Brown or grayish-brown overall; buffy or gray ear patch; thin dark stripe extending behind the eye; light eyebrow; breast and sides buffy or gray; belly white. 15 cm (6 in) in length. Rounded tail and large bill.
The breeding season begins in late April, peaks in May, and extends to mid-July. The breeding habitat includes pine woods, especially in areas with a dense understory. The cup-shaped nest is built by the female on the ground out of grass and other plant material. The nest may be domed with grass for protection. The female lays 3-5 eggs that she incubates for 14 days. The young are altricial and fledge 10-11 days after hatching. If the female is disturbed on the nest, she may perform a distraction display by dragging her wing or feigning injury to draw a predator away from the nest.
The Bachman's Sparrow most often frequents pine woodlands and dry wooded areas. Its diet includes seeds, insects, spiders, and other small invertebrates. Food is gathered by searching the ground and low vegetation. Some individuals of this species are migratory.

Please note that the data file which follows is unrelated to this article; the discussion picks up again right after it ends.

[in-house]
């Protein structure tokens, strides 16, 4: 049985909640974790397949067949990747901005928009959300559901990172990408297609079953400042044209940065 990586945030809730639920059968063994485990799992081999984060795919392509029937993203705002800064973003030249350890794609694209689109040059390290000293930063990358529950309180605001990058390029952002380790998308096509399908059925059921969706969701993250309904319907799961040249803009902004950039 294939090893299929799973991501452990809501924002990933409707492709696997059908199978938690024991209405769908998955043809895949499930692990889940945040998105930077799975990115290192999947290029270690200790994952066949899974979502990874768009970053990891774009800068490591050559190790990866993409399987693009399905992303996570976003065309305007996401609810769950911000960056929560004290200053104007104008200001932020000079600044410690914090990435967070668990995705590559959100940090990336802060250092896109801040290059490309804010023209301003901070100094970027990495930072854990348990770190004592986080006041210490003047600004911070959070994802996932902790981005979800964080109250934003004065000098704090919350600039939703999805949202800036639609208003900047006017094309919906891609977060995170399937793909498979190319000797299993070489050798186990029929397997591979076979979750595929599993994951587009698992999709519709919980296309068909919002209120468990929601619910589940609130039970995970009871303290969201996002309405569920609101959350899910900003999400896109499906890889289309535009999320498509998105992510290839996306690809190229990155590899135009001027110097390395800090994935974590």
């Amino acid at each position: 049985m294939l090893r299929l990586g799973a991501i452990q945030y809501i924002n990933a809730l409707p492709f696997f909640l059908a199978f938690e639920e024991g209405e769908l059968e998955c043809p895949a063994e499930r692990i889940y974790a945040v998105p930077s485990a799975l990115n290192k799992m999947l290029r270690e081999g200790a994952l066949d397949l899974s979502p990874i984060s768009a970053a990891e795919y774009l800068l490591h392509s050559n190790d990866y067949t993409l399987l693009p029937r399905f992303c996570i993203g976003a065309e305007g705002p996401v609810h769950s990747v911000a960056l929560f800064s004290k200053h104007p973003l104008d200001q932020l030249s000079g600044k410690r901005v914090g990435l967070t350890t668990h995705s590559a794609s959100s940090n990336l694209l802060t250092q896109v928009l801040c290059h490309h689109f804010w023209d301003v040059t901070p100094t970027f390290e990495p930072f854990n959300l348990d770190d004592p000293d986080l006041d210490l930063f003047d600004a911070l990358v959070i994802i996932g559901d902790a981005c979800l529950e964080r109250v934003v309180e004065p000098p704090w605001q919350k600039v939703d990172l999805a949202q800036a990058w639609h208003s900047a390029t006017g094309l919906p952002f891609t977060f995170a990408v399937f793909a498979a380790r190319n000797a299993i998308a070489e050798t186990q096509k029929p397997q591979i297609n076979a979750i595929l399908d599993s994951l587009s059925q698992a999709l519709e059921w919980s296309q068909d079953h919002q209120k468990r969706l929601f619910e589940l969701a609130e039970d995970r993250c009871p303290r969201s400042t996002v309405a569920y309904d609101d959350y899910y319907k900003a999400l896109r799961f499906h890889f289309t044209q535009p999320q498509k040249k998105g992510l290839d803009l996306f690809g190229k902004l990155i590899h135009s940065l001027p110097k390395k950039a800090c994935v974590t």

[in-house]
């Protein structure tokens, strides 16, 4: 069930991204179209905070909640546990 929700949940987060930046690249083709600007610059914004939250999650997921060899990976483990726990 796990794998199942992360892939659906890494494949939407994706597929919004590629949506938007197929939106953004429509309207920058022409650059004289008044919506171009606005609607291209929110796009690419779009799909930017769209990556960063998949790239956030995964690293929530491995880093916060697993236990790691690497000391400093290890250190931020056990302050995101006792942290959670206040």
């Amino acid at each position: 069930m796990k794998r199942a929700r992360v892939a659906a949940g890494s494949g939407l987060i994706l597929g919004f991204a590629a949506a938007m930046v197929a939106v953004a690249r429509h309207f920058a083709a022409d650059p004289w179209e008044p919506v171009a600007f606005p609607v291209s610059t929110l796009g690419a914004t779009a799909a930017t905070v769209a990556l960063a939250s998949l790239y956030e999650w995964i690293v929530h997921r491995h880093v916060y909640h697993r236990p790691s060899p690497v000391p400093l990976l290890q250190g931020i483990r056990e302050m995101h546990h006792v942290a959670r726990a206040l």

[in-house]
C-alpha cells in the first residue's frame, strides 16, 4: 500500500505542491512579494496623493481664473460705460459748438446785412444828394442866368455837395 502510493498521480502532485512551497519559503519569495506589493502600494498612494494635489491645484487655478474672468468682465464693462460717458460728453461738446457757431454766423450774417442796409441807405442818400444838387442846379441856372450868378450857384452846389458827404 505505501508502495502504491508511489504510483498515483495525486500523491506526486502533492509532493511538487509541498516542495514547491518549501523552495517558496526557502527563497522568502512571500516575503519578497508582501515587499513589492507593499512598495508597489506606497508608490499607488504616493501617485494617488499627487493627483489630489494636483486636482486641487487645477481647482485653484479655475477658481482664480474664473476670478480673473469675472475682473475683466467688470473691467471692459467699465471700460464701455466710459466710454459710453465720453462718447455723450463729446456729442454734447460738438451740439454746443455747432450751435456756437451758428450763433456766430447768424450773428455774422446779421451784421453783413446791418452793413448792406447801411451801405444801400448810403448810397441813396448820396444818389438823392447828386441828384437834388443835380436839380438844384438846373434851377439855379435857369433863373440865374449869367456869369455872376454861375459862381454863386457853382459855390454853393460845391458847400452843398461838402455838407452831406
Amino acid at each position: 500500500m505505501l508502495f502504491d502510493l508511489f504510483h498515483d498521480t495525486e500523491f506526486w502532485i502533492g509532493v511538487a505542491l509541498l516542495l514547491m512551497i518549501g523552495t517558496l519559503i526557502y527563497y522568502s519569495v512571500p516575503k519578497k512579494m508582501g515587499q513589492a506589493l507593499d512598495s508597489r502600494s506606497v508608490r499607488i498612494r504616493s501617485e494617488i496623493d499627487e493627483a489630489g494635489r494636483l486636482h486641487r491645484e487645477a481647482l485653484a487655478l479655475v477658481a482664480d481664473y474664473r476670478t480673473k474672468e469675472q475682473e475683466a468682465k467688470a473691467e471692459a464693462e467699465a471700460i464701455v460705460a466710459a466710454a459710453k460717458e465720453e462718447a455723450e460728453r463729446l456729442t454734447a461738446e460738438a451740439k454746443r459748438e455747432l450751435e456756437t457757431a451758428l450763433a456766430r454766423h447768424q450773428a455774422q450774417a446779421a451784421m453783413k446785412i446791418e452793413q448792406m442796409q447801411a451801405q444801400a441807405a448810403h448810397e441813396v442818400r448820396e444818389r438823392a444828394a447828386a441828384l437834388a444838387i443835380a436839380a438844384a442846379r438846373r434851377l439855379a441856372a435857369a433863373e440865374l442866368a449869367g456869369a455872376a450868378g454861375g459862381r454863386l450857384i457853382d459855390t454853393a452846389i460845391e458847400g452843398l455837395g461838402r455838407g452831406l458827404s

During the breeding season, the Bachman's Sparrow occurs throughout most of the southeastern United States. During the winter, birds may be found from coastal North Carolina, south through Florida and west from Georgia to southern Arkansas and Louisiana.
The range of this species is steadily shrinking and its numbers appear to be declining for unknown reasons. It is listed as Endangered in Tennessee and Threatened in North Carolina, Oklahoma, and Kentucky. It is being monitored throughout the rest of the Southeast.
Similar species include the Field Sparrow and the Grasshopper Sparrow. Field Sparrows are smaller and have a pink bill. Grasshopper Sparrows are also smaller, and have pale streaking on their breast and flanks, a light crown stripe, and a short tail.